Anxiety, being sensations in the body (not thoughts!), is not just one symptom but can come in many forms, like elevated heart rate, tension in the body, fidgeting, nausea, stomach cramps/need to use the bathroom, migraine headaches, difficulties thinking, blurry vision, ringing in the ears and hallucinations, and more. The symptoms listed here go from anxiety discharged in the striated muscles (voluntary muscles, like when you feel tension in your shoulders and chest), to smooth muscles (involuntary muscles like bowel movements), to cognitive/perceptive disruption. Anxiety can go up and down pretty quickly depending on the circumstances. Still, generally, when anxiety goes to the smooth muscles or to cognitive/perceptive disruption (this is when the parasympathetic nervous system causes a drop in blood flow and neuroendocrine discharge) it is hard to be present with anything else (like figuring out your feelings). Then anxiety needs to be regulated by being aware of it, observing it and labeling it in the body, and seeing the causation (my dad said something that really made me angry, but instead of being angry I got nauseous and shut down). Aha! It can take a little while to calm down because neurotransmitters that get released need to be metabolized and blood flow stabilized.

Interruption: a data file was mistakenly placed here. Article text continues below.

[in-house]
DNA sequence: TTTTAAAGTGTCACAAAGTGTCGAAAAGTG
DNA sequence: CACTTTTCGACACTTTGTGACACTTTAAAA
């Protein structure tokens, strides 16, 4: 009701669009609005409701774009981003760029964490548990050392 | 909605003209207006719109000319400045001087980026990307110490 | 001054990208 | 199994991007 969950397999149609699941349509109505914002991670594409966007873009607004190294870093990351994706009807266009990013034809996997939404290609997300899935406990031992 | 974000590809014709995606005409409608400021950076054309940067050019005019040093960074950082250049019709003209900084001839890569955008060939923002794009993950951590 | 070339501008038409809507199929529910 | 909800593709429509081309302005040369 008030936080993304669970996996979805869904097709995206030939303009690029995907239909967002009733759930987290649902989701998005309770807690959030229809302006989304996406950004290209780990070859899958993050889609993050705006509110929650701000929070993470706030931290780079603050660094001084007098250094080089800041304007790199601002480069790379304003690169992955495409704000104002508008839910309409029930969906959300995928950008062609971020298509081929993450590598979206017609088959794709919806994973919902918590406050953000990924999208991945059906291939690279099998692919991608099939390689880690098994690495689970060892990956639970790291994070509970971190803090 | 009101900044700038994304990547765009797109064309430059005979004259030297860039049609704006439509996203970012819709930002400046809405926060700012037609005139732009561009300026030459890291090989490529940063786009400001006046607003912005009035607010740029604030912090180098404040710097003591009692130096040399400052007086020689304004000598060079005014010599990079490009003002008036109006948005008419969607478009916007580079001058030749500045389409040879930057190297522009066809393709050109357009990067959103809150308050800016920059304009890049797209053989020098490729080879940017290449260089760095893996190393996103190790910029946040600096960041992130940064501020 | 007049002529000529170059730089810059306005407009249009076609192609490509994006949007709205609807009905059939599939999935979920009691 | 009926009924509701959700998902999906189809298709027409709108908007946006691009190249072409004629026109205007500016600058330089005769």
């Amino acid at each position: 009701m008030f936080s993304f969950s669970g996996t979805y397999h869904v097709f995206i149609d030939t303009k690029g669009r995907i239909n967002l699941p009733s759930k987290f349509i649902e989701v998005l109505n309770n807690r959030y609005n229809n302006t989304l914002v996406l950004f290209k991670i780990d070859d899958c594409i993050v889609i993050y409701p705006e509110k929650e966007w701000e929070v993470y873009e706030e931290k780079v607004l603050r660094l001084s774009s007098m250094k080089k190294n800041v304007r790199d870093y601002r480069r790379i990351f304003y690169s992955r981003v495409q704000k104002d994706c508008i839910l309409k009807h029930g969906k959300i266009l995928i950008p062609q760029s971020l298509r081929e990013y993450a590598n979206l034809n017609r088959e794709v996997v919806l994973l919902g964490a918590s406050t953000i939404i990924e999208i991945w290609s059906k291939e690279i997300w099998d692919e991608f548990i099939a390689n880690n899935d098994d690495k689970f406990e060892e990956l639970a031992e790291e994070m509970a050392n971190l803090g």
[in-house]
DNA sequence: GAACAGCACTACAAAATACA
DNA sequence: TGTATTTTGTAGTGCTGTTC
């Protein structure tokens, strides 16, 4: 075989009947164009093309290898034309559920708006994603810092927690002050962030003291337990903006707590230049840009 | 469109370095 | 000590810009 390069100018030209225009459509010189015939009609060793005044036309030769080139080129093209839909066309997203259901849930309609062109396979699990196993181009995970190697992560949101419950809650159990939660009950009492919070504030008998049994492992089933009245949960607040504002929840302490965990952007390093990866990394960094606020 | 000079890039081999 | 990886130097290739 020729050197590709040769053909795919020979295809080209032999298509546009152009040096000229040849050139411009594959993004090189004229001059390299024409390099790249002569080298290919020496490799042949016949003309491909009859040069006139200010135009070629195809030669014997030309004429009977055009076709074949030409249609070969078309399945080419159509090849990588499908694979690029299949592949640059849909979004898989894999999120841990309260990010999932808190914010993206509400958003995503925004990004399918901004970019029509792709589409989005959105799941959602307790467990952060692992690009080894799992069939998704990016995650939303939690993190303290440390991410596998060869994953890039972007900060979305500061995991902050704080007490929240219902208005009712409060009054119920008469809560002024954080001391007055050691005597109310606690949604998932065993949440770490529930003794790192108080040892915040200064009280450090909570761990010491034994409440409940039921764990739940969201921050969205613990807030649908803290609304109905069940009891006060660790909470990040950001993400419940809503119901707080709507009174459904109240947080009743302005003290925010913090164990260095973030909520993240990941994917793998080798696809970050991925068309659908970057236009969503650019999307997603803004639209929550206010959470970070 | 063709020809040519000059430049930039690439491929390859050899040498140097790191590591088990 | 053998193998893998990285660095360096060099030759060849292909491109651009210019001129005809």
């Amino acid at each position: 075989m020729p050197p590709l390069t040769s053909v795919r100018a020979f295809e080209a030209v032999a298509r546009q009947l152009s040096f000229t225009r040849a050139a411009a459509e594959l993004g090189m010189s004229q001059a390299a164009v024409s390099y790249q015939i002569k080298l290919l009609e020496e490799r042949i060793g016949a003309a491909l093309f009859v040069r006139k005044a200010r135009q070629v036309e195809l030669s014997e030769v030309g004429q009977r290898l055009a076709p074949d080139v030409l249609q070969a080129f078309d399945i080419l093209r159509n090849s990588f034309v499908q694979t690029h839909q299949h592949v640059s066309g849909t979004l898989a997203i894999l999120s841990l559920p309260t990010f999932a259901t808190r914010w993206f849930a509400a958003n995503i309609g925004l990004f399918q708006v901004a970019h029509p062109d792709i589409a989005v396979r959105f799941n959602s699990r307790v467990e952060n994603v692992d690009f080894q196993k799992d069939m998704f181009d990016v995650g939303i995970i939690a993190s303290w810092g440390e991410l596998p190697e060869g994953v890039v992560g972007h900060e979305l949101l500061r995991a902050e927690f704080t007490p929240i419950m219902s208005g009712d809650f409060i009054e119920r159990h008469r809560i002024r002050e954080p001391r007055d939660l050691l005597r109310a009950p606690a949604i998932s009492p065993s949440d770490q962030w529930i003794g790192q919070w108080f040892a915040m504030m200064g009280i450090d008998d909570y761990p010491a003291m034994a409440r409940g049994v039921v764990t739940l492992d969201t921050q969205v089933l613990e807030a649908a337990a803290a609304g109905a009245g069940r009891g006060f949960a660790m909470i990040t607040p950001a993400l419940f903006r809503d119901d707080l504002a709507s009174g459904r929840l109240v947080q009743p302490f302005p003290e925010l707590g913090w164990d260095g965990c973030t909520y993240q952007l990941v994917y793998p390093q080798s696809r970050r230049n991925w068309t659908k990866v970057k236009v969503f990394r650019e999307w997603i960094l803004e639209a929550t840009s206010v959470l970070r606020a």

If anxiety still lingers, one explanation could be that there are defenses in the way, like identifying with the anxiety: “But this what I’m like”, where being anxious a lot has become normalized and gets brushed away. (If you want to read more about this Jon Frederickson has written a lot about it, both in books and on Facebook).
It can be hard to grasp the causation in live-action situations; don’t worry if you don’t get what happened. Stay curious and compassionate towards yourself – this is hard and often deeply wired, but maybe you can start to get snippets from different experiences of how you seem to cope. To take help from a therapist to understand this can be very helpful.
Anxiety, part 3
From my zen training, I would take a somewhat different approach to anxiety, although more similar than not – it all comes back to experiencing the physical sensations in the body and taking it from there. Feelings are seen as bodily sensations + accompanying thoughts, and anxiety would probably jump into that category as well. To walk the Buddhist path is in short to free yourself from delusion. Clinging to the stories you tell yourself, like we often do when we have strong feelings or anxiety, is therefore seen as a form of delusion. It doesn’t mean the story is not important or of some significance, it just means that a story is still a story, something we can choose to engage in or not. The more we cling, the more narrow-minded/fixated we become – we cannot see beyond our own trees, and we lose the flexibility to see the bigger picture. To let go of our stories and simply experience whatever sensations that come up in the body, without fixing them away, is a way to “work through” your feelings and anxiety. Sensations come and go, and by radically accepting that this too, the highs and the lows, is part of life, we become less attached to our stories. It is not personal, yet at the same time it is.